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J Neurosci. 2018 Oct 5. pii: 0962-18. doi: 10.1523/JNEUROSCI.0962-18.2018. [Epub ahead of print]

Instantaneous midbrain control of saccade velocity.

Author information

1
Departments of Bioengineering.
2
Neuroscience.
3
Center for Neural Basis of Cognition, University of Pittsburgh, Pittsburgh, PA USA.
4
Departments of Bioengineering neg8@pitt.edu.

Abstract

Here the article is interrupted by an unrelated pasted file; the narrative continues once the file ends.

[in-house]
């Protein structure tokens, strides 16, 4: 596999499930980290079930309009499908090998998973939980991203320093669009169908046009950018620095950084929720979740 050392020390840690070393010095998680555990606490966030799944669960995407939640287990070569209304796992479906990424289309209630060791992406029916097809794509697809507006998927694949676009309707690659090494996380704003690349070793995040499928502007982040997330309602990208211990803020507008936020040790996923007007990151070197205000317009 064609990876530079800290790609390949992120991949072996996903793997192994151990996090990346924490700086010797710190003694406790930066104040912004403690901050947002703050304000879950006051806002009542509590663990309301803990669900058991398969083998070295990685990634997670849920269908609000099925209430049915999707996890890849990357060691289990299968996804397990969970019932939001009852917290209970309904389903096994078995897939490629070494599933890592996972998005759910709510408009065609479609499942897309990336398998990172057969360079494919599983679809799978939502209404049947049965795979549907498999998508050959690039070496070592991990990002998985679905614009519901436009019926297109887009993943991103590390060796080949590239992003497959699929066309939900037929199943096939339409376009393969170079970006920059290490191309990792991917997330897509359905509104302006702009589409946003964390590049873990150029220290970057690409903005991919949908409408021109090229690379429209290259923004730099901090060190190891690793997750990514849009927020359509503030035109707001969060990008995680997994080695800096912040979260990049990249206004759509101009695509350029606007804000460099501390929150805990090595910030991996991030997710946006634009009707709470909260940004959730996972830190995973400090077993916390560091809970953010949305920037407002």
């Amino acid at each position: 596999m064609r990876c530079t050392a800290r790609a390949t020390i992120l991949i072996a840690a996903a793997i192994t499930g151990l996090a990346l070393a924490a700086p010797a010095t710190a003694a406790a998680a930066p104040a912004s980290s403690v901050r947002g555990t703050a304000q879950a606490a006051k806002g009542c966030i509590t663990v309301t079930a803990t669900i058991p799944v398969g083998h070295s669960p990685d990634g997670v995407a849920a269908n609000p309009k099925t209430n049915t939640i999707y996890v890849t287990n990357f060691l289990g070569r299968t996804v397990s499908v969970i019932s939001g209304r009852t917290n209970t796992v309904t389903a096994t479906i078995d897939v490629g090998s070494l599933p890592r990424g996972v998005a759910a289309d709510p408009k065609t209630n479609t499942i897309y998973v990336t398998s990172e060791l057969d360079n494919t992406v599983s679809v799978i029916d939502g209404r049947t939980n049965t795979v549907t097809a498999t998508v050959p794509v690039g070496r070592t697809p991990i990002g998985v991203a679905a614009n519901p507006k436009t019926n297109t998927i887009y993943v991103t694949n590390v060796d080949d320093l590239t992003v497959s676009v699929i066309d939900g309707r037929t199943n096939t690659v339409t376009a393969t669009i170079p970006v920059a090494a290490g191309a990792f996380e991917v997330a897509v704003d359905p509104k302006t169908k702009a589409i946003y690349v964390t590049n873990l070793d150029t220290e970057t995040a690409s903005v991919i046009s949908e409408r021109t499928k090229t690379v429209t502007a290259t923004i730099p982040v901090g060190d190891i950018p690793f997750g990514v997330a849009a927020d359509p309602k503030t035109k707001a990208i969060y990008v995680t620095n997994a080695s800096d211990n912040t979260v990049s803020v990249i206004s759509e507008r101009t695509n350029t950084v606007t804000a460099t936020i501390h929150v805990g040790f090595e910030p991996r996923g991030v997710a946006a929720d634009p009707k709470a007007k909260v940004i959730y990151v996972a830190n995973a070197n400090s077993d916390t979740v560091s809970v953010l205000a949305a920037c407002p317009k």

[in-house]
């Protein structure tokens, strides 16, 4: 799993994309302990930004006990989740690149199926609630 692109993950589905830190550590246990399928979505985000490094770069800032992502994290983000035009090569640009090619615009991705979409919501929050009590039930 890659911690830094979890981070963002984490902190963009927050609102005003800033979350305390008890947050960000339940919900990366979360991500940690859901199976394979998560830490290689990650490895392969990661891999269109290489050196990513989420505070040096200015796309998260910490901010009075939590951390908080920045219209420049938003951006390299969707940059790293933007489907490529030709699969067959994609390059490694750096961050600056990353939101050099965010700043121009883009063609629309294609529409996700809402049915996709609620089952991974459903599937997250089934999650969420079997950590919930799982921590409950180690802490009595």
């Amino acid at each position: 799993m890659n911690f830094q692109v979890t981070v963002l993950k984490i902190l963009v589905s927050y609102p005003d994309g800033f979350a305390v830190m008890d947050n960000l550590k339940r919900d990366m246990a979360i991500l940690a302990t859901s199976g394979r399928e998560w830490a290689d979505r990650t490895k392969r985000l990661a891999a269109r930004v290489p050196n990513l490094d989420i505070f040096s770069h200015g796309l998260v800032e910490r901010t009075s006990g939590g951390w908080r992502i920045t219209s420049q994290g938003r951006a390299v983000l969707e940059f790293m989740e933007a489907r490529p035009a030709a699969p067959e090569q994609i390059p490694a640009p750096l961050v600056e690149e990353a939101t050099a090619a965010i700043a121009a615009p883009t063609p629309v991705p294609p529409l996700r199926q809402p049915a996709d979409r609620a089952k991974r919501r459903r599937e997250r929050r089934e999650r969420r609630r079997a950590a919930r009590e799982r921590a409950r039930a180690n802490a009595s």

The ability to interact with our environment requires the brain to transform spatially-represented sensory signals into temporally-encoded motor commands for appropriate control of the relevant effectors. For visually-guided eye movements, or saccades, the superior colliculus (SC) is assumed to be the final stage of spatial representation, and instantaneous control of the movement is achieved through a rate code representation in the lower brain stem. We investigated whether SC activity in nonhuman primates (Macaca mulatta, 2 male and 1 female) also employs a dynamic rate code, in addition to the spatial representation. Noting that the kinematics of amplitude-matched movements exhibit trial-to-trial variability, we regressed instantaneous SC activity with instantaneous eye velocity and found a robust correlation throughout saccade duration. Peak correlation was tightly linked to time of peak velocity, the optimal efferent delay between SC activity and eye velocity was constant at [graphic1] both at onset and during the saccade, and SC neurons with higher firing rates exhibited stronger correlations. Moreover, the strong correlative relationship and constant efferent delay observation were preserved when eye movement profiles were substantially altered by a blink-induced perturbation. These results indicate that the rate code of individual SC neurons can control instantaneous eye velocity and argue against a serial process of spatial-to-temporal transformation. They also motivated us to consider a new framework of saccade control that does not incorporate traditionally accepted elements, like the comparator and resettable integrator, whose neural correlates have remained elusive.SIGNIFICANCE STATEMENTAll movements exhibit time-varying features that are under instantaneous control of the innervating neural command. At what stage in the brain is dynamical control present? It is well known that, in the skeletomotor system, neurons in the motor cortex employ dynamical control. In the oculomotor system, in contrast, instantaneous velocity control of saccadic eye movements is not thought to be enforced until the lower brainstem. Using correlations between residual signals across trials, we show that instantaneous control of saccade velocity is present earlier in the visuo-oculomotor neuraxis, at the level of superior colliculus. The results require us to consider alternate frameworks of the neural control of saccades.

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